Feb 10, 2009

Financing health care in a smokey haze

by Tim Mattingly

After years of negative press, courtesy of the General Surgeon, cigarettes are found to promote good health in children. In fact, these carcinogen-packed “cancer sticks” could even save a child’s life. President Barack Obama and $33 billion make all this possible. On Feb. 4, the new president signed a bill funding the State Children’s Health Insurance Program (SCHIP) in an attempt to provide more children with healthcare, according to Fox News.

The hefty $33 billion tab will be picked up by cigarette smokers via a tobacco tax hike. Along with the SCHIP bill, Obama increased the federal cigarette excise tax by 62 cents, bringing it just over $1 per pack, according to a Forbes article.

“The way I see it, providing coverage to 11 million children through CHIP is a down payment on my commitment to every single American,” Obama said in a Miami Herald article.

However, children are not the only benefactors of this bill. With each pack purchased, smokers poison their bodies, inching their way closer to the obituaries. But with the newly increased cost of cigarettes in a time of economic hardship, there will be a greater personal incentive to break their addiction to nicotine.

Oddly enough, the SCHIP bill also poses a unique opportunity for the public relations division of tobacco companies. Consider the following advertisement: a little boy is coughing and cries that he does not feel well. A concerned yet powerless mother comforts her child, while in the background a helpless father buries his face in his hands. The scene fades and in its place appears the statistic: 11 million children have healthcare because of cigarettes.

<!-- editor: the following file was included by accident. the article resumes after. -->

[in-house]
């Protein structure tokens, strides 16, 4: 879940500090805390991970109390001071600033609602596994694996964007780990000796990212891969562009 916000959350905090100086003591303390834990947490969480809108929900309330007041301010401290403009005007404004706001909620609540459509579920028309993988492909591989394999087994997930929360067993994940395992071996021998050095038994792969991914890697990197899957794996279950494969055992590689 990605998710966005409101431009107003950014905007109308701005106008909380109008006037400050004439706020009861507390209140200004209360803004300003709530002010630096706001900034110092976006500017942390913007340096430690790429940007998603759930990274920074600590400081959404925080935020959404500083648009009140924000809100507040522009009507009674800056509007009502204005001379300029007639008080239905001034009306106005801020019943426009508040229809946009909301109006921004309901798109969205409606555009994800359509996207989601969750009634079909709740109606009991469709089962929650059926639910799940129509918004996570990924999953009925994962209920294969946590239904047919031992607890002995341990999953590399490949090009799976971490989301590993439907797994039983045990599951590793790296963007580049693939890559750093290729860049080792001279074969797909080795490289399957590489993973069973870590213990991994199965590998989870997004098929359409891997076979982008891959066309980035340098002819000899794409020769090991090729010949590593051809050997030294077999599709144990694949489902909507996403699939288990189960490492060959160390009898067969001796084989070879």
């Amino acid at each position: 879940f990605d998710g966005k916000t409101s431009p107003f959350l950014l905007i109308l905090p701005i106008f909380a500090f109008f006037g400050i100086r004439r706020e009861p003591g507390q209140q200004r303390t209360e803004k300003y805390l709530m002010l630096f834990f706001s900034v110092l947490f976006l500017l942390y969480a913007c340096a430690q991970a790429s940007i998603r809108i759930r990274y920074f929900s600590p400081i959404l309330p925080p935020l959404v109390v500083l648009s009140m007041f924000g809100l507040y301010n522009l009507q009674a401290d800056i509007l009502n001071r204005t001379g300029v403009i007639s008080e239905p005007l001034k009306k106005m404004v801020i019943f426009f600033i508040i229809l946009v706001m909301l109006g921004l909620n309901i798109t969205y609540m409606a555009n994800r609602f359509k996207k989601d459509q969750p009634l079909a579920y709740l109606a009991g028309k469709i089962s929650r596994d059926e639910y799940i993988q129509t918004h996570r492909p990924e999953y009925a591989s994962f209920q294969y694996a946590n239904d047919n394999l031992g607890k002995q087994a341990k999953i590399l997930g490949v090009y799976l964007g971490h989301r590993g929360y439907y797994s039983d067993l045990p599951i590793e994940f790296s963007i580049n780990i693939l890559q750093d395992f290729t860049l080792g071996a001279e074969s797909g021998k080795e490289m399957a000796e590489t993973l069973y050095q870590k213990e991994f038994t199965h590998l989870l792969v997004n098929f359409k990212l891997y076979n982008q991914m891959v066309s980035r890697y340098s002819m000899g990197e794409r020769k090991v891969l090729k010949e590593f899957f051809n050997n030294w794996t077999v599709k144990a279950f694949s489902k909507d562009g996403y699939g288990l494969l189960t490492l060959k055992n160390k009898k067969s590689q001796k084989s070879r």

A new cigarette company slogan will emerge — “At least you helped children as you died.”

And death is no stranger to the smoking world. An estimated 438,000 people die from cigarette-related deaths each year, according to the Center for Disease Control and Prevention. Not only is this type of taxation a rare chance to make something good out of something bad, but it can also be applied to other products that the American people cannot seem to do without.

One such “product,” which could easily be taxed is alcohol, and like tobacco it’s responsible for a number of deaths. There are over 100,000 fatalities each year as a result of “excessive” alcohol consumption, according to the U.S. Department of Justice. Like tobacco, alcohol can also become highly addictive.

Now is the time to enact such bills and legislation. After all, we are a nation of great opportunity, and now is the perfect time to be opportunistic. Especially considering our country’s economic predicament and the fact that in times of such high stress, many Americans will inevitably seek solace in unhealthy vices, such as smoking and alcohol abuse.

Until people can prove they are capable of sound judgment decisions, things such as tobacco and alcohol should be heavily taxed — call it a “stupidity tax.” While we cannot stop people from making bad choices, we can make them pay.

Contact Tim Mattingly at
tmattingly@liberty.edu.


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